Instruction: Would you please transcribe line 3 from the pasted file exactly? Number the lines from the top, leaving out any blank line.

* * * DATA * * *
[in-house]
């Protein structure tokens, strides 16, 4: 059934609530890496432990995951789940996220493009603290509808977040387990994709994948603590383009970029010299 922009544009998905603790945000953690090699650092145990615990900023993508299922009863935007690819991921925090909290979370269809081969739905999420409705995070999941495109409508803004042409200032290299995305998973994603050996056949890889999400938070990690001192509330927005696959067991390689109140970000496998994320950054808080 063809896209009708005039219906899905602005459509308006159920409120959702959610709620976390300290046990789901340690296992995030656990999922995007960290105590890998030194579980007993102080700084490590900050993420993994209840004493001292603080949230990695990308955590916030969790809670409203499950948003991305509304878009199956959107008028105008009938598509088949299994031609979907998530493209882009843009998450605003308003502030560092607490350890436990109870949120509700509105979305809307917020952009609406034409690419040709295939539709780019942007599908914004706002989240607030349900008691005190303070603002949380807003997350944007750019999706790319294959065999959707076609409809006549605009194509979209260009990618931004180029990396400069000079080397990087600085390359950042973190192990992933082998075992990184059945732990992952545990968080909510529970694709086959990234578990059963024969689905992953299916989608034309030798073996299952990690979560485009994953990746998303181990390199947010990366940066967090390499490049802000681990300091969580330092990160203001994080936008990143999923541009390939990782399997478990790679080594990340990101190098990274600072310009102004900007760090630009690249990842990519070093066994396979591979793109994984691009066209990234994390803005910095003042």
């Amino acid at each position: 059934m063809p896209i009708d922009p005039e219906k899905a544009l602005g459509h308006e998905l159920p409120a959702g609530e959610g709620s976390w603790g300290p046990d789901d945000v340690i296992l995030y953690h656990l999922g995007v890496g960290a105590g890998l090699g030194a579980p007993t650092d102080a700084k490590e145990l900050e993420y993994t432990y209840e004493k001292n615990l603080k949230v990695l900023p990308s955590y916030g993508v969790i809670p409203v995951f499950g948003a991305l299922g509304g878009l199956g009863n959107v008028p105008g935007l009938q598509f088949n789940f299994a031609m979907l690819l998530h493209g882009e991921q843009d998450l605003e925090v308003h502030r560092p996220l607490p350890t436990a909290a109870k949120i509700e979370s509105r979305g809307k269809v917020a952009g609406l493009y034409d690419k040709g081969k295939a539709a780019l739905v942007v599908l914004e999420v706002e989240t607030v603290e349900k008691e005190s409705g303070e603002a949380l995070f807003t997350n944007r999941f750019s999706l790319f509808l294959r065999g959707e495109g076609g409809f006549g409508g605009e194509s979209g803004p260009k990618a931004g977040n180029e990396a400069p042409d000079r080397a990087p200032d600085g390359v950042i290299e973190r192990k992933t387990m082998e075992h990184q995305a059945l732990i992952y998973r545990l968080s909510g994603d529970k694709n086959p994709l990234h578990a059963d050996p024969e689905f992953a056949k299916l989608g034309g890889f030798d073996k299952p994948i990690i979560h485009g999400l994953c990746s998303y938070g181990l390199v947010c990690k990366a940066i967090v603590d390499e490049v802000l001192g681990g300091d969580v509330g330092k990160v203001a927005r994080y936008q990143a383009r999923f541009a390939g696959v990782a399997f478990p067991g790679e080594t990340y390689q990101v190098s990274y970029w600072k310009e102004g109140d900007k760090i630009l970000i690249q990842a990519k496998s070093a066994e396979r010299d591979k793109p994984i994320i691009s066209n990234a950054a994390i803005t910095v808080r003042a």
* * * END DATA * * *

């Amino acid at each position: 059934m063809p896209i009708d922009p005039e219906k899905a544009l602005g459509h308006e998905l159920p409120a959702g609530e959610g709620s976390w603790g300290p046990d789901d945000v340690i296992l995030y953690h656990l999922g995007v890496g960290a105590g890998l090699g030194a579980p007993t650092d102080a700084k490590e145990l900050e993420y993994t432990y209840e004493k001292n615990l603080k949230v990695l900023p990308s955590y916030g993508v969790i809670p409203v995951f499950g948003a991305l299922g509304g878009l199956g009863n959107v008028p105008g935007l009938q598509f088949n789940f299994a031609m979907l690819l998530h493209g882009e991921q843009d998450l605003e925090v308003h502030r560092p996220l607490p350890t436990a909290a109870k949120i509700e979370s509105r979305g809307k269809v917020a952009g609406l493009y034409d690419k040709g081969k295939a539709a780019l739905v942007v599908l914004e999420v706002e989240t607030v603290e349900k008691e005190s409705g303070e603002a949380l995070f807003t997350n944007r999941f750019s999706l790319f509808l294959r065999g959707e495109g076609g409809f006549g409508g605009e194509s979209g803004p260009k990618a931004g977040n180029e990396a400069p042409d000079r080397a990087p200032d600085g390359v950042i290299e973190r192990k992933t387990m082998e075992h990184q995305a059945l732990i992952y998973r545990l968080s909510g994603d529970k694709n086959p994709l990234h578990a059963d050996p024969e689905f992953a056949k299916l989608g034309g890889f030798d073996k299952p994948i990690i979560h485009g999400l994953c990746s998303y938070g181990l390199v947010c990690k990366a940066i967090v603590d390499e490049v802000l001192g681990g300091d969580v509330g330092k990160v203001a927005r994080y936008q990143a383009r999923f541009a390939g696959v990782a399997f478990p067991g790679e080594t990340y390689q990101v190098s990274y970029w600072k310009e102004g109140d900007k760090i630009l970000i690249q990842a990519k496998s070093a066994e396979r010299d591979k793109p994984i994320i691009s066209n990234a950054a994390i803005t910095v808080r003042a």